Among Detroit households, 81 applications for mortgage assistance were funded, along with 16 land contract cases. Homeowners can get help on more than one type of need, according to MSHDA.
“In July, if MSHDA can’t get through their backlog, I think that you’ll start seeing more foreclosure filings,” said Beth Martinez, a HUD housing counselor and extension educator at Michigan State University Extension, a group helping people apply for MIHAF.
Martinez said last month that of MSU Extension’s nearly 200 clients for MIHAF assistance, less than 10% had been approved and funded so far.
Sylvia Saldana, assistant director of programs in housing stability services for the Wayne Metro Community Action Agency, said many homeowners are working with servicers to set up repayment plans and other agreements.
“Fortunately, servicers have been working with their borrowers and not foreclosing on their properties,” Saldana said in an email. “A challenge we do foresee in respect to the foreclosure timeline is the fact that forbearances are expiring and the length of time for applications to be processed can pose a challenge.”
Unlike other safety nets created to help renters hurt financially during the pandemic, MIHAF assists a range of vulnerable homeowners — including those with land contract homes — who had limited aid during the health crisis.
Marilyn Mullane, executive director of Michigan Legal Services, said there’s also concern for land contract cases in forfeiture proceedings in court that may not have been approved yet.
The court can either adjourn those cases if an application for MIHAF has been made or if MSHDA can make clear to providers and to courts that while applicants are being processed, forfeiture proceedings should not continue, she said.
The bottom line is that time is of the essence, housing counselors said.
“These clients are stuck between a rock and a hard place,” Martinez said.
Townley said that once an application has been “conditionally approved,” MSHDA submits a request to halt the foreclosure. Most lenders, she said, will stop the foreclosure but require more than a week’s notice prior to the foreclosure sale.
Slow rollouts nationally
In a plan submitted to the U.S. Treasury Department, MSHDA said that the MIHAF program would help more than 13,700 households in Michigan.
Out of the roughly 1 million mortgages serviced in Michigan, 3.7% were past due, according to MSHDA, citing survey 2022 data from the Mortgage Bankers Association.
The MSHDA brief to Treasury Department notes — citing data from the Federal Reserve and software company Black Knight — that mortgage forbearances are more common in low income areas than higher income communities. Delinquencies were also higher, MSHDA said, for loans in lower income neighborhoods and places with a large minority population.
Pandemic era forbearances are ending, housing experts said, and that’s why it’s even more important for programs like MIHAF to ramp up. What’s more, rising interest rates mean that loan modifications will not translate into reduced payments, according to the Federal Reserve Bank of Philadelphia.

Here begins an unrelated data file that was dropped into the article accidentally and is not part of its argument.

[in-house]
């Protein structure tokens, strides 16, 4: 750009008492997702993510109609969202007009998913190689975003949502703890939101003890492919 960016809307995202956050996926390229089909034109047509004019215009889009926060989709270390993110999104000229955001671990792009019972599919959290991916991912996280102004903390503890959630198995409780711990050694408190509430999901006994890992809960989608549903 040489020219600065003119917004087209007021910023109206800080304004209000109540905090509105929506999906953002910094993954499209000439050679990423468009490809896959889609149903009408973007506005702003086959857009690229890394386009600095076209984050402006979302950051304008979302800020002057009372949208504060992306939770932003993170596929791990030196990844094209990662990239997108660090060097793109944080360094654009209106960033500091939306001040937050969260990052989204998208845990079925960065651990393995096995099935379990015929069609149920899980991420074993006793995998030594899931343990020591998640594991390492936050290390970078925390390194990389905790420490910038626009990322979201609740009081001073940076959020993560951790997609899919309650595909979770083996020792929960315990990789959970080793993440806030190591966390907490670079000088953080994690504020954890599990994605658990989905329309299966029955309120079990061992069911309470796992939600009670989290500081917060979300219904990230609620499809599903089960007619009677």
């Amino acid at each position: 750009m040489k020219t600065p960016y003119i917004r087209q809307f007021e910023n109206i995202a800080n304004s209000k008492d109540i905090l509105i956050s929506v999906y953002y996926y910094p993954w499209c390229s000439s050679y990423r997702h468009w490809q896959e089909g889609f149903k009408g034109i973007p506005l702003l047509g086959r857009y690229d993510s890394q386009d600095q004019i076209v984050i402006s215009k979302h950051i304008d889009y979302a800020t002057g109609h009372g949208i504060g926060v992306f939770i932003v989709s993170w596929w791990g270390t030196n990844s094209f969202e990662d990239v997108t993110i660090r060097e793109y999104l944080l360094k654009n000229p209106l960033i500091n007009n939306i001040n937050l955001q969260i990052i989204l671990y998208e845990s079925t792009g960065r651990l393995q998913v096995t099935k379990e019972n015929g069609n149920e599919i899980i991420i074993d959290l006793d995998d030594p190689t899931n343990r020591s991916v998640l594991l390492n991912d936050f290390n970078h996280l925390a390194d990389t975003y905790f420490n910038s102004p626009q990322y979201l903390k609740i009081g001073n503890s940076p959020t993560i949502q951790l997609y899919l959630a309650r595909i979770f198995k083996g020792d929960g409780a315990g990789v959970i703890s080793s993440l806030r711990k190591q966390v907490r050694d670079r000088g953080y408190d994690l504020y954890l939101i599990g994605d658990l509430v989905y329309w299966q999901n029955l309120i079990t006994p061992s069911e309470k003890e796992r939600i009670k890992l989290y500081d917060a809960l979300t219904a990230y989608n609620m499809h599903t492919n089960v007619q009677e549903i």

Out of the 8.78 million mortgages in the U.S. that went into forbearance at the start of the pandemic, 15% are still not paying, the Philadelphia Fed recently reported.
“I can anticipate there will be more people that are in (foreclosure) because a lot of people went into these forbearances during COVID and as forbearances come to an end, there’s a lump sum due,” said U-SNAP-BAC’s Hancock, who also worked as a housing counselor during the last foreclosure crisis.
MSHDA works directly with the servicers, like mortgage or utilities, to get payments out. The agency has a list of what it calls its “participating partners.”
“A lot of lenders and utility companies and tax assessors are running out of patience and proceeding. They’re not waiting anymore, at which point this doesn’t become a solution,” Martinez, of MSU Extension, said.
Federally backed loans are pausing foreclosures for up to 60 days if someone applied for the assistance program, but program administrators have to notify the lender, said Sarah Mancini, staff attorney with the National Consumer Law Center.
“A third of homeowners don’t have any protection from foreclosure while they’re applying for (the Homeowner Assistance Fund),” she said. “The delays create a risk of people losing their homes when they could have gotten this assistance. It is so important for all the state programs, including Michigan, to ramp up the approvals and get them going as fast as possible.”
Townley said that MSHDA flags applicants who say they are at risk of foreclosure have gotten utilities shut off.
“It’s a timing issue,” she said. “If we can get our turn times down to that 45 days, and if homeowners can get to us a little bit more in advance of the foreclosure, it should work out for everyone.”
Alex Makohn, manager of homeownership assistance programs at Southwest Solutions, said the nonprofit has had some homeowners who have had sheriff sale dates set or shut off notices, and so a clear timeline is key.
Townley said MSHDA posts turn around times on its website.
“The logistics in trying to launch these programs across the nation have been a bit overwhelming,” Tutt said.
Michigan’s slow rollout is not unusual. That’s the case across the country, Mancini said.
“There’s still an opportunity to ramp things up and get more people approved faster,” she said. “But eventually the risk of that kind of delay is that people will end up getting foreclosed on while they’re waiting for help and that is what we do not want to see.”